The Linksys Hydra Pro 6 ($299.99) is a dual-band Wi-Fi 6 router that can also be pressed into duty as a mesh router to provide a whole-home Wi-Fi system. Easy to install, the Hydra Pro 6 uses an intuitive mobile app to apply basic parental controls and assign bandwidth priority to specific clients using your phone. The router delivered fast throughput in our tests, but its file-transfer performance was merely average, so it doesn’t unseat the Asus ROG Strix GS-AX5400 as our Editors’ Choice pick for mainstream routers.
Transforms Into Mesh, If You Need It
The “Mesh” in the Hydra Pro 6’s full name doesn’t mean that it’s a mesh system out of the box. Rather, it refers to Linksys’ Intelligent Mesh Technology, which lets you add a compatible Linksys router that you already own or buy separately to form a seamless mesh network.
With its glossy black finish and textured top, the Hydra Pro 6 looks nearly identical to the Hydra Pro 6E router that we reviewed last year. But the Hydra Pro 6 uses only two adjustable antennas, instead of the four on the Pro 6E.
The Hydra Pro 6’s cabinet measures 2.2 by 8.4 by 6.1 inches (HWD) and has a LED indicator on the front. Different colors indicate the current status of the router: blinking blue for Wi-Fi Protected Setup (WPS) mode, solid purple when ready for setup, blinking purple during setup, solid blue when the router is connected and working properly, and solid red when the router is not connected to the internet.
The rear panel contains four gigabit LAN ports, a gigabit WAN port, a USB 3.0 port, a WPS button, a reset button, and a power switch and power port. The Hydra Pro 6 lacks the multi-gig WAN port that you get with the TP-Link Archer GX-90 and the Hydra Pro 6E. You might want multi-gig WAN if you have internet speeds of 1Gbps or more; otherwise, it’s not a must-have feature at this price.
The Hydra Pro 6 is a dual-band AX5400 router, which means it’s capable of reaching maximum (theoretical) data rates of up to 574Mbps on the 2.4GHz band and up to 4,804Mbps on the 5GHz band, for a total of 5,400Mbps. It is powered by a 1GHz dual-core CPU.
The Pro 6 employs the latest Wi-Fi 6 (802.11ax) technologies, including 160MHz channel bandwidth, Orthogonal Frequency Division Multiple Access (OFDMA), WPA3 encryption, MU-MIMO data streaming, and direct-to-client signal transmissions (otherwise known as beamforming).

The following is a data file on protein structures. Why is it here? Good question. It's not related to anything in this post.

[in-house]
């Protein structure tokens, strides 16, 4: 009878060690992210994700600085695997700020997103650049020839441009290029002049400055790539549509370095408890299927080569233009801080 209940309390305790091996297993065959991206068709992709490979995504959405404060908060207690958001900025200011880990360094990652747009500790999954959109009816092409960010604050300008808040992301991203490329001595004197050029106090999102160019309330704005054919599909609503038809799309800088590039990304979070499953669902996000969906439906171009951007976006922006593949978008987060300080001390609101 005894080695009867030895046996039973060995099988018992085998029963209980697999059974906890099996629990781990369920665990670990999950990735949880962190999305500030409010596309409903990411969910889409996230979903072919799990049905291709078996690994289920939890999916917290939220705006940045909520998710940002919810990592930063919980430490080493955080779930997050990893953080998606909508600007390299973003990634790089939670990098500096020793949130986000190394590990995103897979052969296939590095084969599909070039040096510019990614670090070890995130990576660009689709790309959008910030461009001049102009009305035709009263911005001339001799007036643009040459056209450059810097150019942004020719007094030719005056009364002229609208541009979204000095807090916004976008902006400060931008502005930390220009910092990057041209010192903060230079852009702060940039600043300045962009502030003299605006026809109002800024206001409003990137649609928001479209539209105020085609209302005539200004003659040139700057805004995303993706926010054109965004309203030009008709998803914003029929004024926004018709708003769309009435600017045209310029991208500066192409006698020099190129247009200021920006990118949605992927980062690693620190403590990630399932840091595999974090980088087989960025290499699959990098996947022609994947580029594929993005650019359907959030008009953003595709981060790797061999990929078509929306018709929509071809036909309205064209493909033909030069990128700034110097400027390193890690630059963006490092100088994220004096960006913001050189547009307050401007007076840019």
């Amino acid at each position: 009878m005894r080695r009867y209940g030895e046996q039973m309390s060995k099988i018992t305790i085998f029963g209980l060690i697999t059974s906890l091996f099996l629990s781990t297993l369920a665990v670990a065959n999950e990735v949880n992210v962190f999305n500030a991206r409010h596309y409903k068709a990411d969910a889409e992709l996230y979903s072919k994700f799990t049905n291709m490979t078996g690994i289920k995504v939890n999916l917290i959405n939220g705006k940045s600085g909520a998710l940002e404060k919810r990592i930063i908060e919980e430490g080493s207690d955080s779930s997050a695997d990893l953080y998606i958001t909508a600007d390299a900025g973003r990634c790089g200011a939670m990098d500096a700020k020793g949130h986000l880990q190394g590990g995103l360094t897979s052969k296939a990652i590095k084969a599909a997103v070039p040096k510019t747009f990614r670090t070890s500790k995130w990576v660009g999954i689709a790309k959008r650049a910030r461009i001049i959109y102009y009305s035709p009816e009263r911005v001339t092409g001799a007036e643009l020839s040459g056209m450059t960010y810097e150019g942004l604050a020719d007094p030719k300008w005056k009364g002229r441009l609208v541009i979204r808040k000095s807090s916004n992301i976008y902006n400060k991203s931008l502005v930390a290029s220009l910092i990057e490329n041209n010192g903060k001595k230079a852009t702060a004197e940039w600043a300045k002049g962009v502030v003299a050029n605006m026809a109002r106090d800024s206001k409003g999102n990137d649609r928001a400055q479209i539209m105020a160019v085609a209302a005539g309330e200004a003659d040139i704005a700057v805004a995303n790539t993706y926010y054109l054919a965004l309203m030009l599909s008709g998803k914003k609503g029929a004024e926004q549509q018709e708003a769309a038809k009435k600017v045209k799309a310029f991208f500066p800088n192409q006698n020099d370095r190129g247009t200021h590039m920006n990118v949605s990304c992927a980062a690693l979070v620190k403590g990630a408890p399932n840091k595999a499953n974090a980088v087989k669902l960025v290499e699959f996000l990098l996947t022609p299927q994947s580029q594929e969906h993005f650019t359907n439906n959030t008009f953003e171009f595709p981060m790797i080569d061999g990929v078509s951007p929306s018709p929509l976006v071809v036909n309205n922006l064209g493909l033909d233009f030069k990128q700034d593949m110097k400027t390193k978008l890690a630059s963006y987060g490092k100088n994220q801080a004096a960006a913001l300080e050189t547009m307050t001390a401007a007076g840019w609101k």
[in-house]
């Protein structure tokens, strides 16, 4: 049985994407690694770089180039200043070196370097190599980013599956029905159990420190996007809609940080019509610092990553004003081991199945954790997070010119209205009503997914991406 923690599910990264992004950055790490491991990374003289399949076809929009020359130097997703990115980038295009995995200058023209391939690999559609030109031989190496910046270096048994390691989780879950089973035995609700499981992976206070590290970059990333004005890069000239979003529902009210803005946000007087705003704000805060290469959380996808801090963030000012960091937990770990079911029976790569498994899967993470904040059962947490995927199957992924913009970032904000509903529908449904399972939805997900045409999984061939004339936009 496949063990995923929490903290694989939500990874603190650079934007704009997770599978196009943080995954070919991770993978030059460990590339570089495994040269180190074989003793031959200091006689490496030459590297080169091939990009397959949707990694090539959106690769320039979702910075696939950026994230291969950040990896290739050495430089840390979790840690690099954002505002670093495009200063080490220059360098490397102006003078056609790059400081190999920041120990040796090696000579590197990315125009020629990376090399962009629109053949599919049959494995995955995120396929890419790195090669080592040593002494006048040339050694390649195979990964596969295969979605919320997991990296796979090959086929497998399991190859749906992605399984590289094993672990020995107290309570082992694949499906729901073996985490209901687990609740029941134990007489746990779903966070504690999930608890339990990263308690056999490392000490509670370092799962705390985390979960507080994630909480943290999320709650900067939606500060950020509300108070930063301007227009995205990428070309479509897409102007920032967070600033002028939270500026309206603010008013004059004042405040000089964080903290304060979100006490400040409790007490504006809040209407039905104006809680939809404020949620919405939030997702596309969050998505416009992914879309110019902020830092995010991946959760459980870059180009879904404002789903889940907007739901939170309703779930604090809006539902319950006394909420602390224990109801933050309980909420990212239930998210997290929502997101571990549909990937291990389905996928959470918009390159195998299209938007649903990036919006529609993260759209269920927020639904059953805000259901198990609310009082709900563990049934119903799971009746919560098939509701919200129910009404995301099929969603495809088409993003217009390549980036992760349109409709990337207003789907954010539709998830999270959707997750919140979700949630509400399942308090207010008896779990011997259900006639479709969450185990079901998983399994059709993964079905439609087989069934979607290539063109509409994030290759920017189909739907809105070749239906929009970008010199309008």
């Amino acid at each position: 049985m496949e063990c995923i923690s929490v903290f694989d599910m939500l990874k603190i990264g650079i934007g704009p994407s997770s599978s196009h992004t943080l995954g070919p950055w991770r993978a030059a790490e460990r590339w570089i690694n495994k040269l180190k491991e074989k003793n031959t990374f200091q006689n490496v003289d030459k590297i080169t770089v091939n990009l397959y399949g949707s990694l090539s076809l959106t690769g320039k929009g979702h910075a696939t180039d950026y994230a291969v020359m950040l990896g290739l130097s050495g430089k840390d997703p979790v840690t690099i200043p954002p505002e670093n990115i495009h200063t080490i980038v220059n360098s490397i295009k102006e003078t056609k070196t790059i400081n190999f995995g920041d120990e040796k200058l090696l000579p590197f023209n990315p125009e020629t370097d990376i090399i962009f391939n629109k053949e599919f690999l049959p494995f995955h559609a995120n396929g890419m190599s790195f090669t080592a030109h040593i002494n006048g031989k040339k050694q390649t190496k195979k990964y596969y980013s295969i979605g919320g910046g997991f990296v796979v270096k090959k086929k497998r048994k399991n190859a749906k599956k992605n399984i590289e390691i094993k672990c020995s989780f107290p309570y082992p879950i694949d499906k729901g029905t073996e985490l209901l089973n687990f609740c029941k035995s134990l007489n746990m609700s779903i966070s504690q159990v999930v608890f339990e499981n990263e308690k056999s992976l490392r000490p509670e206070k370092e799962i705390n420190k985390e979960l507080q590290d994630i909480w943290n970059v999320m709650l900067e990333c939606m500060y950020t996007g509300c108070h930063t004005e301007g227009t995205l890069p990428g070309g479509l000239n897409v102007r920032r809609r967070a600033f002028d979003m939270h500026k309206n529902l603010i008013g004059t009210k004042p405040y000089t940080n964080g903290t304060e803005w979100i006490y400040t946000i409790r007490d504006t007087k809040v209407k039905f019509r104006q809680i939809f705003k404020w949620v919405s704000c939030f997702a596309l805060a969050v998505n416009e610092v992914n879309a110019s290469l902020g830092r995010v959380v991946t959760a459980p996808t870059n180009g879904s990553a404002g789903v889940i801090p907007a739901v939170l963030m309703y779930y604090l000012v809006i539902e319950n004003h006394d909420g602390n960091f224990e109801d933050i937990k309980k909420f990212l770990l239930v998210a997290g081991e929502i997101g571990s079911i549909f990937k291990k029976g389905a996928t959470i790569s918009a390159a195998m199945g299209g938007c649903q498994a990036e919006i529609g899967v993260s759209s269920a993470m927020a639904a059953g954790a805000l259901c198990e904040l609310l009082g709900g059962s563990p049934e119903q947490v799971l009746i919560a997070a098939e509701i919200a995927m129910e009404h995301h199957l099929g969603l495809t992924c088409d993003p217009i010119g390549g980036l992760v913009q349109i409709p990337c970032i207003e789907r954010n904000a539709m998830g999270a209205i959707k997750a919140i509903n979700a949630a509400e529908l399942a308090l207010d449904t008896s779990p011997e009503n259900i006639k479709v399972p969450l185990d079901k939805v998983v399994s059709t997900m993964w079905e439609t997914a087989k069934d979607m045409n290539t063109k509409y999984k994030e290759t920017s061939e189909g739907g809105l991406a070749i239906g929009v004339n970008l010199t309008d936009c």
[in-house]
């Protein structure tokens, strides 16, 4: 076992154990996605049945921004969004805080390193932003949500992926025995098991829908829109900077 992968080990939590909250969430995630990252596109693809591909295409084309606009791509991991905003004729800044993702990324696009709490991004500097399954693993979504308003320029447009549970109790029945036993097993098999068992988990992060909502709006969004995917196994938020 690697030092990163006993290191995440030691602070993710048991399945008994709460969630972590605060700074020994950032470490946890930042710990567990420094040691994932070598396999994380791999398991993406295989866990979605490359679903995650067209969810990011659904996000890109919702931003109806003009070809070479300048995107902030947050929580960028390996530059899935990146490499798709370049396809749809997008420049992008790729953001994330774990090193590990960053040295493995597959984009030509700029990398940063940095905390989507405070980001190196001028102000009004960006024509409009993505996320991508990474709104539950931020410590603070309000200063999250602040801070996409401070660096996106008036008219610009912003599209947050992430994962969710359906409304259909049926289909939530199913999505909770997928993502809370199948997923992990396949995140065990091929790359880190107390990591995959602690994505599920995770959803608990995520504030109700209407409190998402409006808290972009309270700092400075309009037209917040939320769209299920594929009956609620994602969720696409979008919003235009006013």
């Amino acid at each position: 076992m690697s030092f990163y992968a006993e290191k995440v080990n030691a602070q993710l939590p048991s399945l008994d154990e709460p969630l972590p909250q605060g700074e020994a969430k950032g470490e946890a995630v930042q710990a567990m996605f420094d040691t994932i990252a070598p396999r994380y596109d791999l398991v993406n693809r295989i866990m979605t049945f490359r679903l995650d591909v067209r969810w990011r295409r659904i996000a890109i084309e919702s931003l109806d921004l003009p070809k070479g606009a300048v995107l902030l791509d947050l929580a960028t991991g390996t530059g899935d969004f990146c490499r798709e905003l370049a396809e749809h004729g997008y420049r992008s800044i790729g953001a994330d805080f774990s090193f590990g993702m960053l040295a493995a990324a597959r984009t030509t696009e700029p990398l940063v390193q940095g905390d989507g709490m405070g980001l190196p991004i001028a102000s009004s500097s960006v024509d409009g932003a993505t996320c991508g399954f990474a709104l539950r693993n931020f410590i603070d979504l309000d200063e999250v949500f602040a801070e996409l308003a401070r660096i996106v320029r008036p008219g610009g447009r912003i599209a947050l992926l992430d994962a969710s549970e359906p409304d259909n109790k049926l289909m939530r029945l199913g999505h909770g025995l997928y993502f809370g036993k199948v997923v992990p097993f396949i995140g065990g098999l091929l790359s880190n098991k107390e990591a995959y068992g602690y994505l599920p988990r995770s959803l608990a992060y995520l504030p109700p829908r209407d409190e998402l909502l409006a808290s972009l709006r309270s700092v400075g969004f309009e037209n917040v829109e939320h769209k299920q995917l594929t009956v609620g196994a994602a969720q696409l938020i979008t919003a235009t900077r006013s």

Decent Parental Controls; No Anti-Malware
The Hydra Pro 6 can be managed using a web console or the Linksys mobile app. Both are easy to use, but you’ll need the web console to create two separate Wi-Fi bands. (The default setting uses one SSID for both bands.)
The router comes with built-in parental control software that lets you pause internet access, schedule a pause, and block specific websites, but it lacks the age-based filters and anti-malware tools that you get with the TP-Link Archer GX-90 and the Asus ROG Strix GS-AX5400.
The user-friendly mobile app opens to a home screen with tabs for the router and connected devices. Tap the Router tab to open a Network Administration screen where you can change the router name and password, report issues, and restart the router. Tap the Devices tab to see which clients are currently connected, enable parental controls, and assign bandwidth priority to a specific client.
Below the two tabs is an Internet Speed panel that shows the latest results of an Ookla-powered Speedtest that measures Internet upload and download speed. (Ookla is owned by Ziff Davis, PCMag’s parent company.) You can tap the panel to run a new test. The bottom portion of the screen displays the last five connections on the network.
Additional settings can be accessed by tapping the three bars in the upper left corner of the screen. This opens a menu where you can configure parental controls, adjust Wi-Fi settings, enable guest networking, configure external storage (USB drives), set bandwidth priority, and add mesh nodes. Advanced settings include Port Forwarding, Port Triggering, WiFi MAC filtering, and DHCP Server settings.